Michigan Court of Appeals; Docket No. 201125; Published
Judges Markey, Griffin, and Whitbeck; 2-1 (with Judge Markey Concurring in Part and Dissenting in Part); Opinion by Judge Griffin
Official Michigan Reporter Citation: 233 Mich App 14; Link to Opinion
In this published Opinion by Judge Griffin, Judge Markey concurring in part and dissenting in part, the Court of Appeals found that the automobile policy at issue did not, by its terms, provide underinsurance coverage for an 18-year old killed in a motor vehicle accident where the policy by its terms extended coverage only to "the named insured, his spouse if a resident of the same household and any family member." The decedent in this case was neither a named insured in the policy, nor was he related to the policyholder, or a resident of the policyholder's household.
Shane Mate was killed in a motor vehicle accident in 1992. At the time of the accident, he was an 18-year old, residing with his mother. Shane's mother and her ex-husband (the policyholder in this case), resided in separate households at the time of the accident. Shane's mother owned a 1985 Chrysler LeBaron automobile that was insured by defendant Wolverine. However, the sole named insured of the policy was James Mate (despite the similarity of last names, it was undisputed that James was neither the father or a relative of Shane Mate, and was Jeanette Mate's ex-husband at the time of the accident).
The Estate of Shane Mate sought underinsured motorist benefits under the automobile policy written by Wolverine and naming James Mate as the insured.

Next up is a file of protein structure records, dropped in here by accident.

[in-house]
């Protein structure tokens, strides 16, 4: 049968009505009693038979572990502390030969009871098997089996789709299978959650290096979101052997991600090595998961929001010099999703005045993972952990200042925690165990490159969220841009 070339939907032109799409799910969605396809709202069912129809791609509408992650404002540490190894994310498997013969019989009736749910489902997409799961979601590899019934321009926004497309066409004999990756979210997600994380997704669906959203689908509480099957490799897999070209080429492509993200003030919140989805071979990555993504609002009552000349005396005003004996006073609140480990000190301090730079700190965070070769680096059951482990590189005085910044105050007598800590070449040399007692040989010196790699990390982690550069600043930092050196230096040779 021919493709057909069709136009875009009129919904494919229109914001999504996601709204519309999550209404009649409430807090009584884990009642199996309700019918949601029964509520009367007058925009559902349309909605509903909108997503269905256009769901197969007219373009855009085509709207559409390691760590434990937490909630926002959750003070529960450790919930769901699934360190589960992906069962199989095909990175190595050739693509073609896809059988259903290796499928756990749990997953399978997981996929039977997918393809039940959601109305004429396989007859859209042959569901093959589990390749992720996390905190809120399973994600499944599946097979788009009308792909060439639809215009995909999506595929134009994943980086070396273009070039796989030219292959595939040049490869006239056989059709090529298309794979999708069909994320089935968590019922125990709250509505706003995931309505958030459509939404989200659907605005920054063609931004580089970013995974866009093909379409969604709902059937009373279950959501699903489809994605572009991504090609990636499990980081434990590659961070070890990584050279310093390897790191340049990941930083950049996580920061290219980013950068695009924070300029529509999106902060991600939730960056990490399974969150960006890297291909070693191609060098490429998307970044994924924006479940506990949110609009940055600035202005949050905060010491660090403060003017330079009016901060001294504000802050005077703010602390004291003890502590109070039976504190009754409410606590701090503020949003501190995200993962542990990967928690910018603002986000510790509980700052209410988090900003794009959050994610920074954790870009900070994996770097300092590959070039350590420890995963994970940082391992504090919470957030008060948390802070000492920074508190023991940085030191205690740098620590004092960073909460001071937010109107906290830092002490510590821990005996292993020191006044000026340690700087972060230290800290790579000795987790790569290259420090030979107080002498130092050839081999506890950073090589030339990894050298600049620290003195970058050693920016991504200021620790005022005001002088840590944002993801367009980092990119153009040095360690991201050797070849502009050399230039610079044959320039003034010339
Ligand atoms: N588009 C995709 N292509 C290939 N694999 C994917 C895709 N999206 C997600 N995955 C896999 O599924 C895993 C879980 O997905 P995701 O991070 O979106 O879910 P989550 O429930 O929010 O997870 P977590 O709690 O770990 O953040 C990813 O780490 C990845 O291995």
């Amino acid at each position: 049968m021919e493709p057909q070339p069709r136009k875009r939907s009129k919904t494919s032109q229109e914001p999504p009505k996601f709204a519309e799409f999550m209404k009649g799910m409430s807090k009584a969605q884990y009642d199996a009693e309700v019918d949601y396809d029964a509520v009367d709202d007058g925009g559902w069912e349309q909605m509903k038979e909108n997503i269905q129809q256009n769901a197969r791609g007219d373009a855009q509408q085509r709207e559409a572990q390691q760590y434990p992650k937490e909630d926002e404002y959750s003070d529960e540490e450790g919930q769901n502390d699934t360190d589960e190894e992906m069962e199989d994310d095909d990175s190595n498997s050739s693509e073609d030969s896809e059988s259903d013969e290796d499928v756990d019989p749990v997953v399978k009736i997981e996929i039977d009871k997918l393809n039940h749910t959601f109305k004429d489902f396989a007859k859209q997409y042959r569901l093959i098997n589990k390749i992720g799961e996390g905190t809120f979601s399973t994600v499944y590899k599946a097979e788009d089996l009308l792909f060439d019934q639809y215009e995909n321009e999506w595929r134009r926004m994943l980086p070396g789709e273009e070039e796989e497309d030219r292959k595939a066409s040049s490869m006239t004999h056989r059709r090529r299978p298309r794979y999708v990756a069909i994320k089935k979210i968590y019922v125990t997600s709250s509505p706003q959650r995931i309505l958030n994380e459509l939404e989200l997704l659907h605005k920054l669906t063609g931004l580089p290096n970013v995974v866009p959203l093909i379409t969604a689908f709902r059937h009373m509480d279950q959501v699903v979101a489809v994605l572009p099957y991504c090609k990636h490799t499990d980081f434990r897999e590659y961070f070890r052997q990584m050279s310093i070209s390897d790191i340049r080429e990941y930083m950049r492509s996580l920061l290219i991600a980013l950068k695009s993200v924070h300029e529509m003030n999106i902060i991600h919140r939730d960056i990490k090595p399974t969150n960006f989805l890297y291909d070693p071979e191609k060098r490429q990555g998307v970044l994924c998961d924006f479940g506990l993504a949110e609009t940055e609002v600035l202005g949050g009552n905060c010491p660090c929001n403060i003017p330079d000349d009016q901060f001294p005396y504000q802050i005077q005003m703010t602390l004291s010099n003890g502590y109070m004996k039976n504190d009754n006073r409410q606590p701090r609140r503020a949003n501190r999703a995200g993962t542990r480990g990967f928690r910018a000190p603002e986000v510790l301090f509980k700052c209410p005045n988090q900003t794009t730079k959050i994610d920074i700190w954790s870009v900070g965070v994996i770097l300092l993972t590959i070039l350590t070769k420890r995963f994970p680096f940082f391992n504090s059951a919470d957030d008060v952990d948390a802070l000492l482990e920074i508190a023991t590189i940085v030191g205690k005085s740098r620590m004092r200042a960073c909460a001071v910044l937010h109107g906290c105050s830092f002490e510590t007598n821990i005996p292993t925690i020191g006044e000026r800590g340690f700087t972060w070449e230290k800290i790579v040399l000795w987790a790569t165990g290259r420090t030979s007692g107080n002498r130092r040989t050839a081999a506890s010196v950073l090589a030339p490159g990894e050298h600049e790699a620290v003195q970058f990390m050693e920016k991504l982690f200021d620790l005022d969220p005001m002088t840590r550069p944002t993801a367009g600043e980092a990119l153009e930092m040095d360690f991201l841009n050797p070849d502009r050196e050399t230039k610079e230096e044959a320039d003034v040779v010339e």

The underinsured policy provided coverage for the "named insured, his spouse if a resident of the same household, and any family member." The policy defined family member as "a person related to you [the named insured or a spouse if a resident of the same household] by blood, marriage or adoption who is a resident of your household." There was no dispute that Shane Mate was neither a named insured in the policy nor was he related to James Mate or a resident of James Mate's household.
The Court of Appeals held that underinsured motorist coverage is not required by law and therefore is optional insurance offered by some, but not all, Michigan automobile insurance companies. Because such insurance is not mandated by statute, the scope, coverage, and limitations of underinsurance protection are governed by the insurance contract and the law pertaining to contracts.
Based upon the language of the policy at issue, the majority found that the lower court correctly granted summary disposition regarding plaintiff’s contract claim.
The majority also rejected plaintiff’s arguments that Wolverine was estopped from disclaiming coverage for plaintiff’s claim, and plaintiff’s argument that the insurance agent who placed the insurance coverage committed professional malpractice or was negligent in failing to provide for underinsured motorist coverage. The court found no "special relationship" as required by the prior holding in Bruner v League General Insurance Company, 164 Mich App 28 (1987).
In her dissent, Judge Markey would find genuine issues of material fact regarding the claims of estoppel, negligence, and professional malpractice.